Kendrick Lamar’s mad set at the Coliseum

Early on April 30, Kendrick Lamar inked his name to flesh.

“My sister wants to know if you would sign her belly,” asked a fan on behalf of her pregnant sibling during a question and answer session at local hip-hop station 102 Jamz.

“You ever think you’d be signing a pregnant woman’s belly when you were mowing lawns back in Compton?” joked host and radio personality Santillian.

Lamar laughed softly, supplying the obvious answer, “No.”

Later that night, Lamar played at University of North Carolina at Greensboro and Guilford College’s Triad College Music Festival at the Greensboro Coliseum, one stop along his first headlining tour. Lamar mixed recently released hits and deeper catalogue cuts evenly, mostly focusing on his albums “Section.80” and “good kid, m.A.A.d. city.”

After a soulful opening set from Bridget Kelly, Lamar walked onstage to the intro of “The Art of Peer Pressure” before bounding into “West Side, Right on Time.”

“Anybody been listening to me since day one?” Lamar asked the audience early in his set, segueing into “P&P 1.5” from the attention-getting 2011 mixtape, “Overly Dedicated.”

“I’m going through something in life / But p—- and Patron make me feel all right,” echoed a crowd clearly familiar with Lamar’s early work.

Later, Lamar went a cappella for a verse. His DJ undressing A$AP Rocky’s “Fuckin’ Problems,” Lamar’s lyricism stood naked. Purposefully abandoning instrumentals like this throughout the show, Lamar needed no beat-heavy scaffolding to construct a message.

During “m.A.A.d. city,” one of the more upbeat songs from the gold-certified and universally acclaimed GKMC, the crowd moved like one frenetic musical amoeba. Red and white beams shot across the crowd like police searchlights.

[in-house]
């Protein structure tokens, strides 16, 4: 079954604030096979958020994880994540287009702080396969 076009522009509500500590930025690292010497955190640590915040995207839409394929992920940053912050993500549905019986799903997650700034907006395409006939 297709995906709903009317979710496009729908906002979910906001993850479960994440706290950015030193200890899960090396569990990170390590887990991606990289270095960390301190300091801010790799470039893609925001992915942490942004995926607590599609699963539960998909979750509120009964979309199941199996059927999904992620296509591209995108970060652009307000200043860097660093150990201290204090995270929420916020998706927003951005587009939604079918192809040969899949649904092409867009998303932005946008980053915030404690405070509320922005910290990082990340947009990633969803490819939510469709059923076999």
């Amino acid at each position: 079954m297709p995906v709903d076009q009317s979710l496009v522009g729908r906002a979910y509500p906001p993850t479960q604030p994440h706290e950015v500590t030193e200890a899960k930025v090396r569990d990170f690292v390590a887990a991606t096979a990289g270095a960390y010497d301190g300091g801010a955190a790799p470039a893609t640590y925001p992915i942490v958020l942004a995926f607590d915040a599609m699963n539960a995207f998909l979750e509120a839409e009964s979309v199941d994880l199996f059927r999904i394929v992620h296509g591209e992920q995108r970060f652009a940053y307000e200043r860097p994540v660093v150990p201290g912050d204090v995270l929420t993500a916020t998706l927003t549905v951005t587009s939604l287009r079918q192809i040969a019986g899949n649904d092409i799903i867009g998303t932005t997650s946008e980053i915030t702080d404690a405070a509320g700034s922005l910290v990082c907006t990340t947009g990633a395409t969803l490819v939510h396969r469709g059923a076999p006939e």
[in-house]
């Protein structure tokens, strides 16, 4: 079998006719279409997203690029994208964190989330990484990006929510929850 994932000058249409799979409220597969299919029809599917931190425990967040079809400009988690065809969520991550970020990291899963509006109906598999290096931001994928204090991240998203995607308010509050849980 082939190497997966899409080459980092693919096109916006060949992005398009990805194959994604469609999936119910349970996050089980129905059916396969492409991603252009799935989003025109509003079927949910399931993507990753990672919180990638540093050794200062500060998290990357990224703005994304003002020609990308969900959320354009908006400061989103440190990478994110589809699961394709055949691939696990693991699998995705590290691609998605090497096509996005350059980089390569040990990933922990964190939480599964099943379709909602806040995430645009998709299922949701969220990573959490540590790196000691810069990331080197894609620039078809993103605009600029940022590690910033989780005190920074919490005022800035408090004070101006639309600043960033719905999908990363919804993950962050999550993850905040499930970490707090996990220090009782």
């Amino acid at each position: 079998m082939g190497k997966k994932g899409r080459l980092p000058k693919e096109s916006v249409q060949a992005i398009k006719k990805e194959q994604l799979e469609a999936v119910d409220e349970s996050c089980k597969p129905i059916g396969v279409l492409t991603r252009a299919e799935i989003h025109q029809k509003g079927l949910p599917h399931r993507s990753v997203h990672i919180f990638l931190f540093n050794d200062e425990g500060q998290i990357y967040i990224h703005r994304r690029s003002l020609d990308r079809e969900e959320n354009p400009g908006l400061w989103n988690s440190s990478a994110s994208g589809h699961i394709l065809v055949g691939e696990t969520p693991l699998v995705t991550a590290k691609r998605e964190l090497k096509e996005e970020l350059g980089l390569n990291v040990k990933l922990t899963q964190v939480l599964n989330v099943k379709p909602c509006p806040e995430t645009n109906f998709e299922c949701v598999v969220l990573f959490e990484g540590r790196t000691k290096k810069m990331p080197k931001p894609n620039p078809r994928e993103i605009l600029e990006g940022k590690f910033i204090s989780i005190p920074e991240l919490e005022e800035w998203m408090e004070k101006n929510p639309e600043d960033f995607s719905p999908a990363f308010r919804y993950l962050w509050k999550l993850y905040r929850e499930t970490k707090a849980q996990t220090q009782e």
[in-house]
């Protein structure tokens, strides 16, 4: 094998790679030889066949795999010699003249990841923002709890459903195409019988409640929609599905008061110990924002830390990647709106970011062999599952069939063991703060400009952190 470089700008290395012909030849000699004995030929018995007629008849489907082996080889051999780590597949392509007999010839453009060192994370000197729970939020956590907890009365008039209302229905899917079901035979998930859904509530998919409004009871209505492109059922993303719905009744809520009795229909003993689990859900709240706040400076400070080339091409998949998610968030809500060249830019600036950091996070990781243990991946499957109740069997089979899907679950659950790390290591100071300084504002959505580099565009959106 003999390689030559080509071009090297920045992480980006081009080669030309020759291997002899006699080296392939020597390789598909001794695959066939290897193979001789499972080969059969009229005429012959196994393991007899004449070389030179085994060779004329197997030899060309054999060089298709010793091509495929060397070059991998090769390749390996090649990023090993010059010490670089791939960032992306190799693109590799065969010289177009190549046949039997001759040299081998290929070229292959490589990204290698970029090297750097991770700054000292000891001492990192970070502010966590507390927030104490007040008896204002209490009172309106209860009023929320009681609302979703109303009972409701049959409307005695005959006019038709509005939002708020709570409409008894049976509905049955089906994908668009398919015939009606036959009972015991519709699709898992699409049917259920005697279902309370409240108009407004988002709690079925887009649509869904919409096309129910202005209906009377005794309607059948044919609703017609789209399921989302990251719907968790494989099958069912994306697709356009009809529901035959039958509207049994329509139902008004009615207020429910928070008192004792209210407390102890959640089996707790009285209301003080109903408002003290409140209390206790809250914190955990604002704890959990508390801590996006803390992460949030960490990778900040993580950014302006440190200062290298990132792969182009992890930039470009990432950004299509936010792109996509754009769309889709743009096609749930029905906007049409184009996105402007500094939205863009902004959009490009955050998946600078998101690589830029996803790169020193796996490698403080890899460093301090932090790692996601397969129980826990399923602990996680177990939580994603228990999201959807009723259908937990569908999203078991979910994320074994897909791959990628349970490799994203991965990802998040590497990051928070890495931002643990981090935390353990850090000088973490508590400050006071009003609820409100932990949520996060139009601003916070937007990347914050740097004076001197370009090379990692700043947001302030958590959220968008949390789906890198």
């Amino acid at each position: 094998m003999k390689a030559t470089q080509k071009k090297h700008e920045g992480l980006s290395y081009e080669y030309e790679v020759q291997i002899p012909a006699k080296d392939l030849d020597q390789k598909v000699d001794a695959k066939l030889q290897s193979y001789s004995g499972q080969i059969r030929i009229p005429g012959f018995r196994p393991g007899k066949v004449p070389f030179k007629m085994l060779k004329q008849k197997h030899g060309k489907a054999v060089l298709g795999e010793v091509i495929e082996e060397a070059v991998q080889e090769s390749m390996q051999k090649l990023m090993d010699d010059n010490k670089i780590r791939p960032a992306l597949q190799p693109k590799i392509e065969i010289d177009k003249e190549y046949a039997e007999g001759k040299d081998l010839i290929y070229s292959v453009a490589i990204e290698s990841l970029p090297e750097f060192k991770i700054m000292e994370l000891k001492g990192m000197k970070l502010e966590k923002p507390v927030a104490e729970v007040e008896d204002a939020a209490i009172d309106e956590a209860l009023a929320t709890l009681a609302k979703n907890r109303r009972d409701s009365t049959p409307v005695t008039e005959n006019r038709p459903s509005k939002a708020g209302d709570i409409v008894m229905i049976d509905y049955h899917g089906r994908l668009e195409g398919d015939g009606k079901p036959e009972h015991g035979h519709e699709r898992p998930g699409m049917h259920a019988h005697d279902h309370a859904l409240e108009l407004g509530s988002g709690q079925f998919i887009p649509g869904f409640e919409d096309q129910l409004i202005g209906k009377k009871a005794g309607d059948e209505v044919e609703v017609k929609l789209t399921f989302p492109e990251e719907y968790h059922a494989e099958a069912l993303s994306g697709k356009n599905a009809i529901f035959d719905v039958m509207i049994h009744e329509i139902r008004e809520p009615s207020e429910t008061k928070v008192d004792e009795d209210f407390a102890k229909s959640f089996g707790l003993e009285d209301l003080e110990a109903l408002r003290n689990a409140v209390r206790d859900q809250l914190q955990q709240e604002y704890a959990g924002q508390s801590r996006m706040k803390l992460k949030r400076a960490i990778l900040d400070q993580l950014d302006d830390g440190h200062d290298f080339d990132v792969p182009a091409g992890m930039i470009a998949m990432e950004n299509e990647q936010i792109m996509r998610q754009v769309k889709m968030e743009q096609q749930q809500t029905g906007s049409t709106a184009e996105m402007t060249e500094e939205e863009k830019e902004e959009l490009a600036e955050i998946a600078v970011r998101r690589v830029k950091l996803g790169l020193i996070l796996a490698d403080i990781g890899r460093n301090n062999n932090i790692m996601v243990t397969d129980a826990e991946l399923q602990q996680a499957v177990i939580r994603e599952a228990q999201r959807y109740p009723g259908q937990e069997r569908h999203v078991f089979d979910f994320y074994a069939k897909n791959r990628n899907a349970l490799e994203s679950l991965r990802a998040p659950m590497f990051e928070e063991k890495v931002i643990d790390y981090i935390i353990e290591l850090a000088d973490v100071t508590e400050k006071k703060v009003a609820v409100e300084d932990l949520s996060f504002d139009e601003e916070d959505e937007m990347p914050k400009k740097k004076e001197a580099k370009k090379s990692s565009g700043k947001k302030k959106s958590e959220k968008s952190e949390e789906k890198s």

Dispensing album hits “Money Trees,” “Backseat Freestyle” and “B—-, Don’t Kill My Vibe” back to back to back, Lamar worked the collegiate crowd to a craze.

Meanwhile, a Top Dawg Entertainment sign hung center stage, clearly illuminating Lamar’s label history.

Since releasing mixtapes under the moniker K-Dot and signing with the California-based independent label TDE at age 16, Lamar digitally released his official full-length debut “Section.80” in 2011. After signing with Dr. Dre’s Aftermath Entertainment and Interscope Records, Lamar released “GKMC,” one of those rare albums earning both critical and mainstream love.

Lamar is an artist of decided paradox, similar more in locale than lyrical style to Compton natives and gangsta rap pioneers N.W.A.

Narrating a bisected relationship with his home on “GKMC,” Lamar escaped both from and for his city.

Similarly with corporate sponsors well displayed at the festival, Lamar both depends upon and must separate himself from these outside influences in order to preserve the integrity that makes his music so vital.

While “GKMC” acknowledged complexity with deft storytelling, some of Lamar’s set tended towards hype over nuance. For example, album hit and set closer “Swimming Pools” both advocates and questions excessive drinking.

As Fayetteville, N.C. native J Cole, who made an exciting guest appearance and accompanied Lamar on Cole’s own “Power Trip,” sipped a drink onstage, Lamar drowned out the ironic edge with a call to action.

“Can y’all get f—– up with us tonight?” said Lamar.

“That’s my man,” a UNCG student yelped, leaping over the Coliseum’s seats, reaching the front row for Lamar’s encore “Cartoons and Cereal.”

With the spotlight looking down, Kendrick roved back and forth across the stage.

“I run it,” spat Lamar.

His shadow, cast against the DJ Riser, followed him like an obsessive fan.

Finishing the encore, Lamar freestyled on his own again, stand-alone moments like this most clearly flaunting Lamar’s distinctive flow.

Maintaining authenticity in a mad industry, sometimes you need to be alone. Stay good, Kendrick. Don’t let them kill your vibe.